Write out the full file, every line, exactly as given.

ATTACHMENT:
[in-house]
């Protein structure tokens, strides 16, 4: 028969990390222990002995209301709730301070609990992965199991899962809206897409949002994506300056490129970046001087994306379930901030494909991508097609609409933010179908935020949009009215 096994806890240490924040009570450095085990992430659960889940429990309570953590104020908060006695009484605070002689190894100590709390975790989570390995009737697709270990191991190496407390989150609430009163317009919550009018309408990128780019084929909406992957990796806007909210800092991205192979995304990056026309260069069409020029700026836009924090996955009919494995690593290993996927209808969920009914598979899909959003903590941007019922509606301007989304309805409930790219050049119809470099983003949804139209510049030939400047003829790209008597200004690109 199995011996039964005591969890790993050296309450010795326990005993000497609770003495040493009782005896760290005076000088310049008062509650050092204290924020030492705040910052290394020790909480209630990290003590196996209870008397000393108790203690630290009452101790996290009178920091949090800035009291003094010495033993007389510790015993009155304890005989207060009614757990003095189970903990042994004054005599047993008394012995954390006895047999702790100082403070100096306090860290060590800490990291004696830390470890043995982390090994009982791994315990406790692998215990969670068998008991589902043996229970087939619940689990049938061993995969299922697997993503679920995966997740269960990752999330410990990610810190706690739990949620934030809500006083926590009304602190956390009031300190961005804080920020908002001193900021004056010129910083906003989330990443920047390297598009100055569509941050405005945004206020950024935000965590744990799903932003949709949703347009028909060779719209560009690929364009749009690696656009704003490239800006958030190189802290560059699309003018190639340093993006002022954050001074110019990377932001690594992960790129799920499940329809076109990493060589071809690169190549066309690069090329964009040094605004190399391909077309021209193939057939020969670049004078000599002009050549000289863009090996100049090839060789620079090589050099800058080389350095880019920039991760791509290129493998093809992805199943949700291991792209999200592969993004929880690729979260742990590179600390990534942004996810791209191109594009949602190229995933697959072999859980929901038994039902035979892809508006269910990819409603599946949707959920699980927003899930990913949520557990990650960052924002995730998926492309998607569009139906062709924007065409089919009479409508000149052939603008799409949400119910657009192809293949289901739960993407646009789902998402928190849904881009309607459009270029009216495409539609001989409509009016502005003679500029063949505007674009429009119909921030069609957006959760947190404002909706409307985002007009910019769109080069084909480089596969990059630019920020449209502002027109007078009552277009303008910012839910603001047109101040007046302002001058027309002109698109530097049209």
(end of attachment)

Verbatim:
[in-house]
């Protein structure tokens, strides 16, 4: 028969990390222990002995209301709730301070609990992965199991899962809206897409949002994506300056490129970046001087994306379930901030494909991508097609609409933010179908935020949009009215 096994806890240490924040009570450095085990992430659960889940429990309570953590104020908060006695009484605070002689190894100590709390975790989570390995009737697709270990191991190496407390989150609430009163317009919550009018309408990128780019084929909406992957990796806007909210800092991205192979995304990056026309260069069409020029700026836009924090996955009919494995690593290993996927209808969920009914598979899909959003903590941007019922509606301007989304309805409930790219050049119809470099983003949804139209510049030939400047003829790209008597200004690109 199995011996039964005591969890790993050296309450010795326990005993000497609770003495040493009782005896760290005076000088310049008062509650050092204290924020030492705040910052290394020790909480209630990290003590196996209870008397000393108790203690630290009452101790996290009178920091949090800035009291003094010495033993007389510790015993009155304890005989207060009614757990003095189970903990042994004054005599047993008394012995954390006895047999702790100082403070100096306090860290060590800490990291004696830390470890043995982390090994009982791994315990406790692998215990969670068998008991589902043996229970087939619940689990049938061993995969299922697997993503679920995966997740269960990752999330410990990610810190706690739990949620934030809500006083926590009304602190956390009031300190961005804080920020908002001193900021004056010129910083906003989330990443920047390297598009100055569509941050405005945004206020950024935000965590744990799903932003949709949703347009028909060779719209560009690929364009749009690696656009704003490239800006958030190189802290560059699309003018190639340093993006002022954050001074110019990377932001690594992960790129799920499940329809076109990493060589071809690169190549066309690069090329964009040094605004190399391909077309021209193939057939020969670049004078000599002009050549000289863009090996100049090839060789620079090589050099800058080389350095880019920039991760791509290129493998093809992805199943949700291991792209999200592969993004929880690729979260742990590179600390990534942004996810791209191109594009949602190229995933697959072999859980929901038994039902035979892809508006269910990819409603599946949707959920699980927003899930990913949520557990990650960052924002995730998926492309998607569009139906062709924007065409089919009479409508000149052939603008799409949400119910657009192809293949289901739960993407646009789902998402928190849904881009309607459009270029009216495409539609001989409509009016502005003679500029063949505007674009429009119909921030069609957006959760947190404002909706409307985002007009910019769109080069084909480089596969990059630019920020449209502002027109007078009552277009303008910012839910603001047109101040007046302002001058027309002109698109530097049209």